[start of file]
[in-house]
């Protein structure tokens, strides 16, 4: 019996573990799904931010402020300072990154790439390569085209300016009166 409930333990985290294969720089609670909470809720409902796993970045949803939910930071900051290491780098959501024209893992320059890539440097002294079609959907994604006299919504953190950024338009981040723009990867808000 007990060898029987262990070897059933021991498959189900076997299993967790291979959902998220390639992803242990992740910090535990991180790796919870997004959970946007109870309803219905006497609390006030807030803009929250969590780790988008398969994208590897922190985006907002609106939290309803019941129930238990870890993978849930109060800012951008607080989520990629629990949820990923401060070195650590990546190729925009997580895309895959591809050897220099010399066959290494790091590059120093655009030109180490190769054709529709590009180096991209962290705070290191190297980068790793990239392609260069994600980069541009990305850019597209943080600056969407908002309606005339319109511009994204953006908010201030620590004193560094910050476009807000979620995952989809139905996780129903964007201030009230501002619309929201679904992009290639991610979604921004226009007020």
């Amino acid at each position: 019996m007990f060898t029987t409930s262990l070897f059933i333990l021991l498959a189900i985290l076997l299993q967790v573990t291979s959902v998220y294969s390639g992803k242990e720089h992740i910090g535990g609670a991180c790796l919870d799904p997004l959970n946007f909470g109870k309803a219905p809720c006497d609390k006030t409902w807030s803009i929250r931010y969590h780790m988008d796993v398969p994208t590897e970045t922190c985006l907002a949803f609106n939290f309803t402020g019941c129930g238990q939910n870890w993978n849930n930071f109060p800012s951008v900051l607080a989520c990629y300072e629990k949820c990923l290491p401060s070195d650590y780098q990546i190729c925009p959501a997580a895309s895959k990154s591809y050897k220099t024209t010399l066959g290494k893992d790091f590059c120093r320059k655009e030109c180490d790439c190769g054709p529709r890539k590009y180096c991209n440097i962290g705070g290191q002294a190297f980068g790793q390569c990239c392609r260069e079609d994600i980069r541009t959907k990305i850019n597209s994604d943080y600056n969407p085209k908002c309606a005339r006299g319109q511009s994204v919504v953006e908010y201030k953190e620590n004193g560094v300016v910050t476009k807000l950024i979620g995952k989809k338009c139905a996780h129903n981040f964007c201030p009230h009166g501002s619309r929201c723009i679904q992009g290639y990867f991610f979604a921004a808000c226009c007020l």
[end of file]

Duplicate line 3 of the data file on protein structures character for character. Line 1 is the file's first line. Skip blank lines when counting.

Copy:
């Amino acid at each position: 019996m007990f060898t029987t409930s262990l070897f059933i333990l021991l498959a189900i985290l076997l299993q967790v573990t291979s959902v998220y294969s390639g992803k242990e720089h992740i910090g535990g609670a991180c790796l919870d799904p997004l959970n946007f909470g109870k309803a219905p809720c006497d609390k006030t409902w807030s803009i929250r931010y969590h780790m988008d796993v398969p994208t590897e970045t922190c985006l907002a949803f609106n939290f309803t402020g019941c129930g238990q939910n870890w993978n849930n930071f109060p800012s951008v900051l607080a989520c990629y300072e629990k949820c990923l290491p401060s070195d650590y780098q990546i190729c925009p959501a997580a895309s895959k990154s591809y050897k220099t024209t010399l066959g290494k893992d790091f590059c120093r320059k655009e030109c180490d790439c190769g054709p529709r890539k590009y180096c991209n440097i962290g705070g290191q002294a190297f980068g790793q390569c990239c392609r260069e079609d994600i980069r541009t959907k990305i850019n597209s994604d943080y600056n969407p085209k908002c309606a005339r006299g319109q511009s994204v919504v953006e908010y201030k953190e620590n004193g560094v300016v910050t476009k807000l950024i979620g995952k989809k338009c139905a996780h129903n981040f964007c201030p009230h009166g501002s619309r929201c723009i679904q992009g290639y990867f991610f979604a921004a808000c226009c007020l």